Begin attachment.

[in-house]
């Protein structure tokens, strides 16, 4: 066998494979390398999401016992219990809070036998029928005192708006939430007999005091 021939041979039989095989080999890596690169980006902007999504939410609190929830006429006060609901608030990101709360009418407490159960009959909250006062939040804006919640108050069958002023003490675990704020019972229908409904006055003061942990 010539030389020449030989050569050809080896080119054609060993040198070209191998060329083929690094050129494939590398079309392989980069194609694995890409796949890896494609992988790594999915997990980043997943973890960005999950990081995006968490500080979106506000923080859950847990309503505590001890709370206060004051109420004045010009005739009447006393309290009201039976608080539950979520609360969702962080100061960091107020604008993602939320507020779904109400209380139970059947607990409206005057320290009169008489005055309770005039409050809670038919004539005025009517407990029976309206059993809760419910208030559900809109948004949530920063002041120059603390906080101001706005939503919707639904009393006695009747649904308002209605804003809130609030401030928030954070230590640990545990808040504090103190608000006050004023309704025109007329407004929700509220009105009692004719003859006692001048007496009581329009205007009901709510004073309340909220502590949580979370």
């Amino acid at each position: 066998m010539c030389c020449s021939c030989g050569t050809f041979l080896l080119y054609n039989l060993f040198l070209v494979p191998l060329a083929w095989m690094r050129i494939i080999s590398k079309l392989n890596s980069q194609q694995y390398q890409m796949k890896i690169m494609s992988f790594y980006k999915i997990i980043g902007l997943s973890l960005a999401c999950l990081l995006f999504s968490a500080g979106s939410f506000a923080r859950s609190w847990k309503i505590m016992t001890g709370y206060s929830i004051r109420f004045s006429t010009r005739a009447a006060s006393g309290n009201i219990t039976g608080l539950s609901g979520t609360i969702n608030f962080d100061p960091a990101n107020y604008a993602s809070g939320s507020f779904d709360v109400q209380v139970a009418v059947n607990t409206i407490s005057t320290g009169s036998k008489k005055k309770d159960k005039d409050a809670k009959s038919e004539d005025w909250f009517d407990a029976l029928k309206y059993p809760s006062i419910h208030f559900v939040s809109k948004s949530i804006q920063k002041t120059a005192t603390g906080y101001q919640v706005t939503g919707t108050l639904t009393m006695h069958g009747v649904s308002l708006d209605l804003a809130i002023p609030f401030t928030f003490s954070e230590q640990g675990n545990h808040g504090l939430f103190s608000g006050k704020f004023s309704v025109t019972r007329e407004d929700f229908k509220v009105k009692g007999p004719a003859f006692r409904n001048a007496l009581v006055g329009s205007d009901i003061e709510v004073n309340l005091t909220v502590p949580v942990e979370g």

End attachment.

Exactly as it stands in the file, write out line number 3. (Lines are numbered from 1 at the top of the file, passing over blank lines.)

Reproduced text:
């Amino acid at each position: 066998m010539c030389c020449s021939c030989g050569t050809f041979l080896l080119y054609n039989l060993f040198l070209v494979p191998l060329a083929w095989m690094r050129i494939i080999s590398k079309l392989n890596s980069q194609q694995y390398q890409m796949k890896i690169m494609s992988f790594y980006k999915i997990i980043g902007l997943s973890l960005a999401c999950l990081l995006f999504s968490a500080g979106s939410f506000a923080r859950s609190w847990k309503i505590m016992t001890g709370y206060s929830i004051r109420f004045s006429t010009r005739a009447a006060s006393g309290n009201i219990t039976g608080l539950s609901g979520t609360i969702n608030f962080d100061p960091a990101n107020y604008a993602s809070g939320s507020f779904d709360v109400q209380v139970a009418v059947n607990t409206i407490s005057t320290g009169s036998k008489k005055k309770d159960k005039d409050a809670k009959s038919e004539d005025w909250f009517d407990a029976l029928k309206y059993p809760s006062i419910h208030f559900v939040s809109k948004s949530i804006q920063k002041t120059a005192t603390g906080y101001q919640v706005t939503g919707t108050l639904t009393m006695h069958g009747v649904s308002l708006d209605l804003a809130i002023p609030f401030t928030f003490s954070e230590q640990g675990n545990h808040g504090l939430f103190s608000g006050k704020f004023s309704v025109t019972r007329e407004d929700f229908k509220v009105k009692g007999p004719a003859f006692r409904n001048a007496l009581v006055g329009s205007d009901i003061e709510v004073n309340l005091t909220v502590p949580v942990e979370g």